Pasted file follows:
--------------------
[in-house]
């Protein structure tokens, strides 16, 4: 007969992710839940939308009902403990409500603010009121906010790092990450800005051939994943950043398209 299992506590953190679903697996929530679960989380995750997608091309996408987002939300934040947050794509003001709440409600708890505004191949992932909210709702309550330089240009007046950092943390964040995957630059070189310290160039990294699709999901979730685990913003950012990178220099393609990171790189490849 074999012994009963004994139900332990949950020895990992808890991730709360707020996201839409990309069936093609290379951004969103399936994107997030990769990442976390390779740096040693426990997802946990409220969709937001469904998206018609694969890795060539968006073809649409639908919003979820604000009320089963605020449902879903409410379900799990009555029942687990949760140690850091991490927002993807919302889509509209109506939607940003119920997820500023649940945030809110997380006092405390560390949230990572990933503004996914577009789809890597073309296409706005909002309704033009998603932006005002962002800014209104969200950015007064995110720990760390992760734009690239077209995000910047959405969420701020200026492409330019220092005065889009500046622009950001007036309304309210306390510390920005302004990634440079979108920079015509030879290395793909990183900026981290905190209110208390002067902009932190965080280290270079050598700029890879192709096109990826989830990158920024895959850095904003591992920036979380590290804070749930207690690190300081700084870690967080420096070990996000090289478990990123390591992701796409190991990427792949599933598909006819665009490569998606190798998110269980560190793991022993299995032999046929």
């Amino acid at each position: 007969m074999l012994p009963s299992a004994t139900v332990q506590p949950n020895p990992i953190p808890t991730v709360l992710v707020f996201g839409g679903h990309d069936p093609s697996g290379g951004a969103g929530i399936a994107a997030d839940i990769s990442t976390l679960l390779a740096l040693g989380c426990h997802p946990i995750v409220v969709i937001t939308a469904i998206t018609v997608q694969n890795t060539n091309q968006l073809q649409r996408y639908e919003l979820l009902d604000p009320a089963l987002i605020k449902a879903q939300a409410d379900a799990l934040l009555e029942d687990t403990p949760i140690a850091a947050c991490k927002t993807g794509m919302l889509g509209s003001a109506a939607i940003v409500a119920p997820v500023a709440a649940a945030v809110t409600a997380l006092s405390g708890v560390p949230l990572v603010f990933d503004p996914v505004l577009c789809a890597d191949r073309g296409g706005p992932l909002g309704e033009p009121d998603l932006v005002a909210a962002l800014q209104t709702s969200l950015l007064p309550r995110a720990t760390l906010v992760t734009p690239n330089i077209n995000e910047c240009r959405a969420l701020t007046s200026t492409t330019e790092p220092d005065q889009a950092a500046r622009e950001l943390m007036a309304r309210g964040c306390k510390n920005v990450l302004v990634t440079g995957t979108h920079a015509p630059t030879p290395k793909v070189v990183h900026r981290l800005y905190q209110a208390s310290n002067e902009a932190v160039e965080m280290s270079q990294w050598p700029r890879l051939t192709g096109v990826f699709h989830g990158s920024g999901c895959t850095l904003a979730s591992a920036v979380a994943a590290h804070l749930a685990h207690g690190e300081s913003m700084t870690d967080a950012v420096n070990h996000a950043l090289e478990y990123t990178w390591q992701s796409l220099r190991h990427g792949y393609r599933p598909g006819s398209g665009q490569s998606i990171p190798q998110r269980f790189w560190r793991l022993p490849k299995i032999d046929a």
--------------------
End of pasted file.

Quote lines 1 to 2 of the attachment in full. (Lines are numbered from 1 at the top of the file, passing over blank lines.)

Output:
[in-house]
């Protein structure tokens, strides 16, 4: 007969992710839940939308009902403990409500603010009121906010790092990450800005051939994943950043398209 299992506590953190679903697996929530679960989380995750997608091309996408987002939300934040947050794509003001709440409600708890505004191949992932909210709702309550330089240009007046950092943390964040995957630059070189310290160039990294699709999901979730685990913003950012990178220099393609990171790189490849 074999012994009963004994139900332990949950020895990992808890991730709360707020996201839409990309069936093609290379951004969103399936994107997030990769990442976390390779740096040693426990997802946990409220969709937001469904998206018609694969890795060539968006073809649409639908919003979820604000009320089963605020449902879903409410379900799990009555029942687990949760140690850091991490927002993807919302889509509209109506939607940003119920997820500023649940945030809110997380006092405390560390949230990572990933503004996914577009789809890597073309296409706005909002309704033009998603932006005002962002800014209104969200950015007064995110720990760390992760734009690239077209995000910047959405969420701020200026492409330019220092005065889009500046622009950001007036309304309210306390510390920005302004990634440079979108920079015509030879290395793909990183900026981290905190209110208390002067902009932190965080280290270079050598700029890879192709096109990826989830990158920024895959850095904003591992920036979380590290804070749930207690690190300081700084870690967080420096070990996000090289478990990123390591992701796409190991990427792949599933598909006819665009490569998606190798998110269980560190793991022993299995032999046929």